Opinion: Rules For Space Warfare

satellites concept art
Credit: Paul Szymanski

Space is not a target-rich environment where just about every target is strategic. It is also the most difficult theater for verifying attacks with hostile intent, for determining the responsible entity and evaluating the impact of the space battle on an outcome back on Earth. With the creation of the U.S. Space Force, it is imperative to better understand how to fight in space and important to ask the question: Does the nation have the foundational principles by which future space wars can be won? With more than 40 years studying space weapon systems development, I offer the following guidelines for success in space warfare:

How to Fight and Win the Next Space War

Situational Awareness Dominates: Due to the vast distances involved in space and the ease of hiding satellites, uncertainty and confusion will dominate in any space conflict. Space domain awareness and predictive battlespace awareness of space threats and a country’s own force status will be the key to decisive space operations.

Preconflict Positioning: Since it is very difficult to change orbits at the last minute, immediate space combat can only be fought with the current resources at hand. Space forces under immediate attack cannot redistribute or seek reinforcement (and allied nations will not likely be able to help either). Thus, preconflict positioning of space assets is one of the most important aspects of space strategies.

Decisive Political Will: Having space forces that are superior in numbers and technological quality need to be backed by the political will to fully and quickly employ them.

Flexible Doctrine: Due to the newness of space warfare, neither we nor our adversary will fully understand the best theory, doctrine, strategies, tactics and techniques for conducting optimized space warfare. Big mistakes will be made by both sides. Most carefully laid plans and assumptions will prove false and require rewriting midstream.

Define Winning: The concept of “winning” in space warfare is not clearly defined. Its definition may be made by political leadership with limited technological, or military knowledge, and may be based on purely political, propagandistic or failed doctrinal principles. Your adversary will certainly have a very different definition of winning, which means both sides may perceive they have “won” the space conflict They could derive quite different conclusions that will dominate their military, political, diplomatic and economic (commercial and procurement strategies) thinking for decades to come, post-conflict.

How to Fight and Lose the Next Space War

Uncertainty and Confusion Leads to Self-Deterrence: For the first major conflicts in space, unknown factors will dominate. The lack of historical experience in this new military domain more than likely will lead to strategic paralysis. Normally it takes months to assess whether a satellite failure is due to natural or intentional causes. My own simulations show that most major space battles will be over within 24 hr. If intentional attacks occur, the identity and intent of the attacker will be unknown. National command authorities will insist the country of origin for space attacks be verified before any responses are authorized. By then, it will be too late.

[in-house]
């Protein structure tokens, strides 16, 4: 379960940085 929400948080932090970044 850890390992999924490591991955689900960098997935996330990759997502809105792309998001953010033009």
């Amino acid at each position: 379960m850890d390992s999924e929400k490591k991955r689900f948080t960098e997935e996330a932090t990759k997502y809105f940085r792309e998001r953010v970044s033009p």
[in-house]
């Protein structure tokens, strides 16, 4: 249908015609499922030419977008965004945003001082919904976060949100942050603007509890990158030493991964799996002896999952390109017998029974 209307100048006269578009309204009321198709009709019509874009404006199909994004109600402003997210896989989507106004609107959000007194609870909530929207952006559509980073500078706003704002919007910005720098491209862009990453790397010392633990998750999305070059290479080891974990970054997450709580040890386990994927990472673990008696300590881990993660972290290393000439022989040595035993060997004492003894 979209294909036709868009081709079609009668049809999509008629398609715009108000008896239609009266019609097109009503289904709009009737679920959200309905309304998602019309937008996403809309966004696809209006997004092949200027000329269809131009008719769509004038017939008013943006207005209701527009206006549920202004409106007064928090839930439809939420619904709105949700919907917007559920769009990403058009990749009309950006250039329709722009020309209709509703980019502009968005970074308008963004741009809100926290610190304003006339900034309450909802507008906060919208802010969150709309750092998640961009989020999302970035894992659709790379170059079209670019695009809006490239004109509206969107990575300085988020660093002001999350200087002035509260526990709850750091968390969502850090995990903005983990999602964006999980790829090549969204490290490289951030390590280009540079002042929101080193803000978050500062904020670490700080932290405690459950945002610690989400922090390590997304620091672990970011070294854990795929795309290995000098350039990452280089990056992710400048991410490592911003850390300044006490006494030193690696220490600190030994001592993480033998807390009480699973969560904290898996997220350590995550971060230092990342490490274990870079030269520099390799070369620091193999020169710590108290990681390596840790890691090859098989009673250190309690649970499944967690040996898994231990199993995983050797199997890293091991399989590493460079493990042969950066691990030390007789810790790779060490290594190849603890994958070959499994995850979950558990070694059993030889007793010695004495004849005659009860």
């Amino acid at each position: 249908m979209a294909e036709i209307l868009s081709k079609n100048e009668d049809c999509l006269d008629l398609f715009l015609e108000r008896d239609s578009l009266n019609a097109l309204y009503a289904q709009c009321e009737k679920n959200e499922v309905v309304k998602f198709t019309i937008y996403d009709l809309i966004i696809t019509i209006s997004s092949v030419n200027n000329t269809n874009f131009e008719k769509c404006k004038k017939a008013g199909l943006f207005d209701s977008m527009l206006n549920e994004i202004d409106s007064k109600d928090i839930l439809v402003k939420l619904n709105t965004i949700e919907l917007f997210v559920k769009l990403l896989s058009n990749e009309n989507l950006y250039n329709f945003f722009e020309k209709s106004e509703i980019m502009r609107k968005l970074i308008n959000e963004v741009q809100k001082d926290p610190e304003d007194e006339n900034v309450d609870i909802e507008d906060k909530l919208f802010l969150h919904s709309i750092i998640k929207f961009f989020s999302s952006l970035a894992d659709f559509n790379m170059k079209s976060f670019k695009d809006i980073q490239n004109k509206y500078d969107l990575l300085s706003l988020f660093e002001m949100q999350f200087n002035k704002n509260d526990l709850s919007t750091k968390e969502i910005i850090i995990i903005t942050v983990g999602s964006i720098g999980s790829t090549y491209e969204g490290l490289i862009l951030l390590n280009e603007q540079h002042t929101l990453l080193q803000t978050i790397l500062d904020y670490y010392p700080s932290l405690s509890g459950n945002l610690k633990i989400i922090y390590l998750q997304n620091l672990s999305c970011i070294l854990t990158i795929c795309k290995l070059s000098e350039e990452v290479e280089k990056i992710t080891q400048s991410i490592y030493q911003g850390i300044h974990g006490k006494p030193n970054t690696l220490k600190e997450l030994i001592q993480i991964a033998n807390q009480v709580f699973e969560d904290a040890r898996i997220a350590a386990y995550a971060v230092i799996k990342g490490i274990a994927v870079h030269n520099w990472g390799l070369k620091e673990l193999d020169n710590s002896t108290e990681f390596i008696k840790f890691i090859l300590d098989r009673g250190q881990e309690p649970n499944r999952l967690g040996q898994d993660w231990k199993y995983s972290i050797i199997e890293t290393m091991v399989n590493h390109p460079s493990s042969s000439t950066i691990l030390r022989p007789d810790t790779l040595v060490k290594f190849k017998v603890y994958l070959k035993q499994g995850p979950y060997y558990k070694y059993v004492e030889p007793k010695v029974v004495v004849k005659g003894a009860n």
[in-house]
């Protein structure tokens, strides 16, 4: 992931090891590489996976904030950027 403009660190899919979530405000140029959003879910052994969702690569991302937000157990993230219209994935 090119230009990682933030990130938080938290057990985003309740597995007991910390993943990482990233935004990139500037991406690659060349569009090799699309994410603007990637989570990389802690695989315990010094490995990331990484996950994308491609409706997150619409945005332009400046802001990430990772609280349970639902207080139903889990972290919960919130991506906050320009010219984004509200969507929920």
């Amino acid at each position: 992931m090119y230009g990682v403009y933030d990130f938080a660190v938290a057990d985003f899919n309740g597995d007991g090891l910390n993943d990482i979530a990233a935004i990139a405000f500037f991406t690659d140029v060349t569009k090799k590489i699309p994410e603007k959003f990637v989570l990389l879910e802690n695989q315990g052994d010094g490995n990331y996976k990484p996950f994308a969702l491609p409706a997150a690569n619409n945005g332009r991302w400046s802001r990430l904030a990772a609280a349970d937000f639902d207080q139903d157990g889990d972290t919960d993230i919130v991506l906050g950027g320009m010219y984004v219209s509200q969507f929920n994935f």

Military Space Assets in the Wrong Positions: Having expensive and very capable space assets in orbital locations that do not support the current space or terrestrial battlefield make them useless for fast-paced conflicts. 

There are key “choke points” in space that allow an adversary to deploy its anti-satellite systems to maximize the timing and tempo of his attacks. Though these choke points may appear to be moving in space, conceptually they can seem fixed. Much like geosynchronous orbits, though, these would vary for different conflict zones and adversary operational intents.

Future Political Impacts: Due to the newness of space warfare, neither we nor our adversaries fully understand the political, diplomatic, economic and international ramifications of employing space weapon systems. Assuredly, after the conduct of a major space war, national and international protocols, treaties, rules of conduct and alliances will be radically changed. Space strategies employed during the conflict should take these into consideration to place your nation in a favorable position, post-conflict. After the conduct of a major space war, adversaries and other nations will learn from the war and probably build up their own space weapon capabilities, even if covertly. Space strategies employed during the conflict should take these into consideration to place your nation into a favorable position post conflict. You may think that you won the space war, but ultimately you may lose the subsequent “peace.”

Paul Szymanski is the president of the Space Strategies Center. This is an excerpt of his paper, “Top 40 Rules for Space Warfare.”

The views expressed are not necessarily those of Aviation Week.


The whole idea is sick and repulsive. The nuclear ballance between superpowers, teetering tottering on the MAD fulcrum, seems perfectly sane in comparison. I am happy to be oldish. Full stop.
Not a bad run down, however, you've outlined imperatives, not rules.
After a major space exchange using kinetic devices will make large portions of space, especially the valuable ones, unavailable for the subsequent "peace." Say goodbye to the higher altitude LEO, sun synchronous, GPS, and GEO orbits and the services that they provide. The US and allies have the most to loose playing this game.